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Mortal Kombat Director Reveals How The Movie Could Have Been Even More Violent

The hype for the new "Mortal Kombat" has both movie fans and gamers ready for some intense action when the film releases in theaters and on HBO Max this Friday, April 23. Between various trailers and a seven-minute sneak peek of the film, there is plenty of buzz surrounding the martial arts mayhem and its cast of unique characters. Fan favorites including Mileena and Scorpion, along with new protagonist Cole Young are just some of the names that will appear. Reviews of the film are already pouring in, although regular viewers are eager to judge it for themselves.

Based on the video game franchise known for its bloody violence and excessive gore, there's no surprise that "Mortal Kombat" has an R rating. In fact, fans would likely be disappointed by anything less. According to the film's director, they still had to be careful with how far to take things. After all, it would be difficult to get some of the game's famous "fatalities" past the censors. In a recent interview, director Simon McQuoid talked about some of the explosive battles we will see in the film — and how much was held back.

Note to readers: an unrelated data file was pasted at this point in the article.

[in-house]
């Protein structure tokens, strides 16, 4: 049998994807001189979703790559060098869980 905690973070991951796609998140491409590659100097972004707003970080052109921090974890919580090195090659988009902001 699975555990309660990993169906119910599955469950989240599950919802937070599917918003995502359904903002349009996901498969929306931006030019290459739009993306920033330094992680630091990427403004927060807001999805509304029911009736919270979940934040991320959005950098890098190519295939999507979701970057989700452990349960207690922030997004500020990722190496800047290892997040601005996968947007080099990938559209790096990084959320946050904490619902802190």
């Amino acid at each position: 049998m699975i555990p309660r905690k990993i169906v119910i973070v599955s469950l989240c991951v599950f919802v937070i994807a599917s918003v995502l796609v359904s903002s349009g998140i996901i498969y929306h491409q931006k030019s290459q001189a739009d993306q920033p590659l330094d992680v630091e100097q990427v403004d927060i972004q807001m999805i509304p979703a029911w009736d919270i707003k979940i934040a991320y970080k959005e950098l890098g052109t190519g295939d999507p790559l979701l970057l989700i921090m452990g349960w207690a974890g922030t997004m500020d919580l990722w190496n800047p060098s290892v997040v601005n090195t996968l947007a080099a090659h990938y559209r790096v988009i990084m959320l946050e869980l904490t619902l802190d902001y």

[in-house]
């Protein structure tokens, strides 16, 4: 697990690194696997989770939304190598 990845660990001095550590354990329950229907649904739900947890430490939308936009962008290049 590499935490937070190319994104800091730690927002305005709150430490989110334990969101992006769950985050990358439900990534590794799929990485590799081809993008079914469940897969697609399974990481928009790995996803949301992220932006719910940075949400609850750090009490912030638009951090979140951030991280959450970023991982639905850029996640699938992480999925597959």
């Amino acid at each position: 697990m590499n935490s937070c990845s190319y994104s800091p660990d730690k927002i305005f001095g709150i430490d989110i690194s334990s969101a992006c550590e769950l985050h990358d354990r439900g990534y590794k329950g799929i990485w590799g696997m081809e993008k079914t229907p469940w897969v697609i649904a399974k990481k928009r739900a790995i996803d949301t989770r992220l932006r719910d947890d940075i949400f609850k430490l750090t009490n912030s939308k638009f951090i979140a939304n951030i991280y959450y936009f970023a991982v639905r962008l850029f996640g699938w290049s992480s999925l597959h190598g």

Mortal Kombat required a delicate balance

McQuoid sat down with Variety to discuss his feature directorial debut, including the pressures of taking on such a beloved franchise. Although not much of a gamer himself, he strived to give "Mortal Kombat" fans a feast for the eyes. Addressing the amount of blood used in the movie, McQuoid said, "It was messy. Messier for the makeup team than it was for me."

When asked about the inevitable need for violence in a film like "Mortal Kombat," McQuoid was candid. "We knew there was a line we couldn't cross," the director said. "It was a constant calibration, balance and discussion. There were a couple ideas early on that we knew if we did them justice, if we shot them the way they should be shot, they were possibly too full-on and could get us in trouble."

When making a movie like "Mortal Kombat," blood and violence are important discussion topics. The 1995 movie, directed by Paul W.S. Anderson, was notably less gory than its source material, earning a PG-13 rating. While that film was meant to appeal to a younger audience, this clean-up of the normally brutal title had die-hard fans feeling let down. Though Anderson's version has since become a cult classic, McQuoid's update looks like it will be a truer adaptation for fans of the franchise. We'll be able to judge it for ourselves in two days.